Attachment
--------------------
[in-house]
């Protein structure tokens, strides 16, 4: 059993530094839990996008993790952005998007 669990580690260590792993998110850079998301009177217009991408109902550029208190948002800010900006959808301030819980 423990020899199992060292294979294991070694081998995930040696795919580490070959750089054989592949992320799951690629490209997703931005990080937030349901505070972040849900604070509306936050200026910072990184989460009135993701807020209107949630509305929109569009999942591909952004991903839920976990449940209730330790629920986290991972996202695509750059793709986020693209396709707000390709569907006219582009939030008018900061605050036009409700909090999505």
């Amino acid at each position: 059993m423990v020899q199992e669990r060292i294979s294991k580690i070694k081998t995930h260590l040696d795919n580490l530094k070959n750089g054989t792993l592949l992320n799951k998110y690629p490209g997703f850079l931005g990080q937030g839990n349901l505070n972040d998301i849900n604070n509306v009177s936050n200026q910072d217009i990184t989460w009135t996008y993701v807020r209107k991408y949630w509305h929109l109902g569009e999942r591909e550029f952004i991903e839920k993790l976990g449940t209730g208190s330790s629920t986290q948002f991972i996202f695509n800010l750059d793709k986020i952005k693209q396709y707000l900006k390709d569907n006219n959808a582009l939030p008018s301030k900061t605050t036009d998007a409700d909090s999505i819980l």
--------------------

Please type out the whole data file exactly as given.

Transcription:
[in-house]
């Protein structure tokens, strides 16, 4: 059993530094839990996008993790952005998007 669990580690260590792993998110850079998301009177217009991408109902550029208190948002800010900006959808301030819980 423990020899199992060292294979294991070694081998995930040696795919580490070959750089054989592949992320799951690629490209997703931005990080937030349901505070972040849900604070509306936050200026910072990184989460009135993701807020209107949630509305929109569009999942591909952004991903839920976990449940209730330790629920986290991972996202695509750059793709986020693209396709707000390709569907006219582009939030008018900061605050036009409700909090999505």
């Amino acid at each position: 059993m423990v020899q199992e669990r060292i294979s294991k580690i070694k081998t995930h260590l040696d795919n580490l530094k070959n750089g054989t792993l592949l992320n799951k998110y690629p490209g997703f850079l931005g990080q937030g839990n349901l505070n972040d998301i849900n604070n509306v009177s936050n200026q910072d217009i990184t989460w009135t996008y993701v807020r209107k991408y949630w509305h929109l109902g569009e999942r591909e550029f952004i991903e839920k993790l976990g449940t209730g208190s330790s629920t986290q948002f991972i996202f695509n800010l750059d793709k986020i952005k693209q396709y707000l900006k390709d569907n006219n959808a582009l939030p008018s301030k900061t605050t036009d998007a409700d909090s999505i819980l």